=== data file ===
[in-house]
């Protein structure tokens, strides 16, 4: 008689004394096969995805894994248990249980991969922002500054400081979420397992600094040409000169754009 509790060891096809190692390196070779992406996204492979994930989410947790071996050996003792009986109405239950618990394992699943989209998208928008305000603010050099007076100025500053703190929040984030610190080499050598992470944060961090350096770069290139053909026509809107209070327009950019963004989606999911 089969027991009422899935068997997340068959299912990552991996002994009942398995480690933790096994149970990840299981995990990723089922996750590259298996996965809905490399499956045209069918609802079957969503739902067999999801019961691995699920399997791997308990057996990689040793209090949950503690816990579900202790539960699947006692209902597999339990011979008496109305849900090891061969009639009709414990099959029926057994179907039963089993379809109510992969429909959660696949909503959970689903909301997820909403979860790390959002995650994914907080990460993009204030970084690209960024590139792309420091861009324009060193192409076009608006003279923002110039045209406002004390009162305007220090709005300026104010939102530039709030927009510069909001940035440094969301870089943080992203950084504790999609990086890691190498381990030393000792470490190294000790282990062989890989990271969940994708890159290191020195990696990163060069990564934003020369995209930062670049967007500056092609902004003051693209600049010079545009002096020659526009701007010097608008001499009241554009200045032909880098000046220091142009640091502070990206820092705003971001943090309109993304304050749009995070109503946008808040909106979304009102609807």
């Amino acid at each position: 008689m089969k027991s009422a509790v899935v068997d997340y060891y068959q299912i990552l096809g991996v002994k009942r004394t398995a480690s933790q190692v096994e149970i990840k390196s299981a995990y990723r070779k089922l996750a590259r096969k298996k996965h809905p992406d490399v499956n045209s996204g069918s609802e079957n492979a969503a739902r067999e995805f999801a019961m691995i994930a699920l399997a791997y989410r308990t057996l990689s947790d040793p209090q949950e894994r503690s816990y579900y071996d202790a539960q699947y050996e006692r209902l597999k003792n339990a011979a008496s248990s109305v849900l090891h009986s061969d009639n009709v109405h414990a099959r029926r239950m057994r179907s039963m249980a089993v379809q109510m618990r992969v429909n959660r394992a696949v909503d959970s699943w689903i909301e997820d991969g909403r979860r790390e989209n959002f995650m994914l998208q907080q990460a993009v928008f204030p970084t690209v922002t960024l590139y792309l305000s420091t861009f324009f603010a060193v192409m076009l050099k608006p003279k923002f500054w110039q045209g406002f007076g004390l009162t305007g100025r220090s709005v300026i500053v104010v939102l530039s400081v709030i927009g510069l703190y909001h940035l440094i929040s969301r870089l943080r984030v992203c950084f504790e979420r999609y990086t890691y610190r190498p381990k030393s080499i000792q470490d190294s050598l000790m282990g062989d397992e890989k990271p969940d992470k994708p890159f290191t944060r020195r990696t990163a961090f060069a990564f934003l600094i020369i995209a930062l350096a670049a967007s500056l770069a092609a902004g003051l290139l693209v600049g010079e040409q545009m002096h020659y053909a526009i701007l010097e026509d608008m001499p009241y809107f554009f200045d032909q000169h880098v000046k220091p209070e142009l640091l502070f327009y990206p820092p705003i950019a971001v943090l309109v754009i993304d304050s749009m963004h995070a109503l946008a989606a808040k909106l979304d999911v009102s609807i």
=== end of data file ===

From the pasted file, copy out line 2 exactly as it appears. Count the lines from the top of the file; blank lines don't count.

């Protein structure tokens, strides 16, 4: 008689004394096969995805894994248990249980991969922002500054400081979420397992600094040409000169754009 509790060891096809190692390196070779992406996204492979994930989410947790071996050996003792009986109405239950618990394992699943989209998208928008305000603010050099007076100025500053703190929040984030610190080499050598992470944060961090350096770069290139053909026509809107209070327009950019963004989606999911 089969027991009422899935068997997340068959299912990552991996002994009942398995480690933790096994149970990840299981995990990723089922996750590259298996996965809905490399499956045209069918609802079957969503739902067999999801019961691995699920399997791997308990057996990689040793209090949950503690816990579900202790539960699947006692209902597999339990011979008496109305849900090891061969009639009709414990099959029926057994179907039963089993379809109510992969429909959660696949909503959970689903909301997820909403979860790390959002995650994914907080990460993009204030970084690209960024590139792309420091861009324009060193192409076009608006003279923002110039045209406002004390009162305007220090709005300026104010939102530039709030927009510069909001940035440094969301870089943080992203950084504790999609990086890691190498381990030393000792470490190294000790282990062989890989990271969940994708890159290191020195990696990163060069990564934003020369995209930062670049967007500056092609902004003051693209600049010079545009002096020659526009701007010097608008001499009241554009200045032909880098000046220091142009640091502070990206820092705003971001943090309109993304304050749009995070109503946008808040909106979304009102609807």